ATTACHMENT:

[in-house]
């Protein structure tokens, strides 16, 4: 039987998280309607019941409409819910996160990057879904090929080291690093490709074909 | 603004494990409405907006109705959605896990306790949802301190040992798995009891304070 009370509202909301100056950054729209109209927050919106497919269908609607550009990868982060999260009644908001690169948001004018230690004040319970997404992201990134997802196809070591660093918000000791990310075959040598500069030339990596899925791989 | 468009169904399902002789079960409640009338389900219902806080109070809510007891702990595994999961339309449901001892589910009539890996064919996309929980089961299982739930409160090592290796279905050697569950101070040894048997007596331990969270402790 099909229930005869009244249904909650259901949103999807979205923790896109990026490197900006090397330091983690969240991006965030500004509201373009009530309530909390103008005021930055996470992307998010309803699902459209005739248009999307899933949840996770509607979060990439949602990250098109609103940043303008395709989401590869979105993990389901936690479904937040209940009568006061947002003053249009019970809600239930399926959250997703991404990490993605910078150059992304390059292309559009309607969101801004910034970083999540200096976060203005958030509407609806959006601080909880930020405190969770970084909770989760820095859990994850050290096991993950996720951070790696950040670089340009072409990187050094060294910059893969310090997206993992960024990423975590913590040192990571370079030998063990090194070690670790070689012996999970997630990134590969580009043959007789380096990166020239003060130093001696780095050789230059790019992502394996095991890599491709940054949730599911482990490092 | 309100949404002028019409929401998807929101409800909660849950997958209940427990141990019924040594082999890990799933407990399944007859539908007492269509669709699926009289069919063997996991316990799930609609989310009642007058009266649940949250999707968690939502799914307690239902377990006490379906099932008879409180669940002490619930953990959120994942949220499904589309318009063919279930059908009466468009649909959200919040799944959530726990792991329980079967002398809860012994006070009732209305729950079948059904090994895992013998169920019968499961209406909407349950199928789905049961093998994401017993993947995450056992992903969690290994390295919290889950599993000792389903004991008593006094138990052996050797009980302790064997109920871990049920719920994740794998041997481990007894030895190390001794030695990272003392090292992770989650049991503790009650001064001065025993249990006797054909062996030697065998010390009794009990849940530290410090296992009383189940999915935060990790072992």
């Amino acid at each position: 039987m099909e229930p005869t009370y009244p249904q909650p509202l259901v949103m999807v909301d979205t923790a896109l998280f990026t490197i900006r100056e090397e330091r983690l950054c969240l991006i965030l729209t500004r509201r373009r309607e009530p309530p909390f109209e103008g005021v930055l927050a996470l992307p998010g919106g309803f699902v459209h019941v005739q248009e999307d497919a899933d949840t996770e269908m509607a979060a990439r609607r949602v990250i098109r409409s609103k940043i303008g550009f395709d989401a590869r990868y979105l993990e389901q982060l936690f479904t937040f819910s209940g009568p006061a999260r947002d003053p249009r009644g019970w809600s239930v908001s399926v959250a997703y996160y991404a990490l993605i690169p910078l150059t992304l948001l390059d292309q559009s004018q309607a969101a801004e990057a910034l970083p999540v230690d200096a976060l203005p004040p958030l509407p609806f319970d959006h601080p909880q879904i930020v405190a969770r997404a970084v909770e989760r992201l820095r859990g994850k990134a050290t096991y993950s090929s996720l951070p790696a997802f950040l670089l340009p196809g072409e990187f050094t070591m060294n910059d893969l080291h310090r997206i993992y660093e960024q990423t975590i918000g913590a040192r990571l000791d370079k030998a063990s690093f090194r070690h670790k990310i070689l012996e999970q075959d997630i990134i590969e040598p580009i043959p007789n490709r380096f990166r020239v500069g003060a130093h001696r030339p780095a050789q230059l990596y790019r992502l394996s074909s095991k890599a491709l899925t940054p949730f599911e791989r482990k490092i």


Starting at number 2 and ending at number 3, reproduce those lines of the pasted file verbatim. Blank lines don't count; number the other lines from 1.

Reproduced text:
């Protein structure tokens, strides 16, 4: 039987998280309607019941409409819910996160990057879904090929080291690093490709074909 | 603004494990409405907006109705959605896990306790949802301190040992798995009891304070 009370509202909301100056950054729209109209927050919106497919269908609607550009990868982060999260009644908001690169948001004018230690004040319970997404992201990134997802196809070591660093918000000791990310075959040598500069030339990596899925791989 | 468009169904399902002789079960409640009338389900219902806080109070809510007891702990595994999961339309449901001892589910009539890996064919996309929980089961299982739930409160090592290796279905050697569950101070040894048997007596331990969270402790 099909229930005869009244249904909650259901949103999807979205923790896109990026490197900006090397330091983690969240991006965030500004509201373009009530309530909390103008005021930055996470992307998010309803699902459209005739248009999307899933949840996770509607979060990439949602990250098109609103940043303008395709989401590869979105993990389901936690479904937040209940009568006061947002003053249009019970809600239930399926959250997703991404990490993605910078150059992304390059292309559009309607969101801004910034970083999540200096976060203005958030509407609806959006601080909880930020405190969770970084909770989760820095859990994850050290096991993950996720951070790696950040670089340009072409990187050094060294910059893969310090997206993992960024990423975590913590040192990571370079030998063990090194070690670790070689012996999970997630990134590969580009043959007789380096990166020239003060130093001696780095050789230059790019992502394996095991890599491709940054949730599911482990490092 | 309100949404002028019409929401998807929101409800909660849950997958209940427990141990019924040594082999890990799933407990399944007859539908007492269509669709699926009289069919063997996991316990799930609609989310009642007058009266649940949250999707968690939502799914307690239902377990006490379906099932008879409180669940002490619930953990959120994942949220499904589309318009063919279930059908009466468009649909959200919040799944959530726990792991329980079967002398809860012994006070009732209305729950079948059904090994895992013998169920019968499961209406909407349950199928789905049961093998994401017993993947995450056992992903969690290994390295919290889950599993000792389903004991008593006094138990052996050797009980302790064997109920871990049920719920994740794998041997481990007894030895190390001794030695990272003392090292992770989650049991503790009650001064001065025993249990006797054909062996030697065998010390009794009990849940530290410090296992009383189940999915935060990790072992």
């Amino acid at each position: 039987m099909e229930p005869t009370y009244p249904q909650p509202l259901v949103m999807v909301d979205t923790a896109l998280f990026t490197i900006r100056e090397e330091r983690l950054c969240l991006i965030l729209t500004r509201r373009r309607e009530p309530p909390f109209e103008g005021v930055l927050a996470l992307p998010g919106g309803f699902v459209h019941v005739q248009e999307d497919a899933d949840t996770e269908m509607a979060a990439r609607r949602v990250i098109r409409s609103k940043i303008g550009f395709d989401a590869r990868y979105l993990e389901q982060l936690f479904t937040f819910s209940g009568p006061a999260r947002d003053p249009r009644g019970w809600s239930v908001s399926v959250a997703y996160y991404a990490l993605i690169p910078l150059t992304l948001l390059d292309q559009s004018q309607a969101a801004e990057a910034l970083p999540v230690d200096a976060l203005p004040p958030l509407p609806f319970d959006h601080p909880q879904i930020v405190a969770r997404a970084v909770e989760r992201l820095r859990g994850k990134a050290t096991y993950s090929s996720l951070p790696a997802f950040l670089l340009p196809g072409e990187f050094t070591m060294n910059d893969l080291h310090r997206i993992y660093e960024q990423t975590i918000g913590a040192r990571l000791d370079k030998a063990s690093f090194r070690h670790k990310i070689l012996e999970q075959d997630i990134i590969e040598p580009i043959p007789n490709r380096f990166r020239v500069g003060a130093h001696r030339p780095a050789q230059l990596y790019r992502l394996s074909s095991k890599a491709l899925t940054p949730f599911e791989r482990k490092i």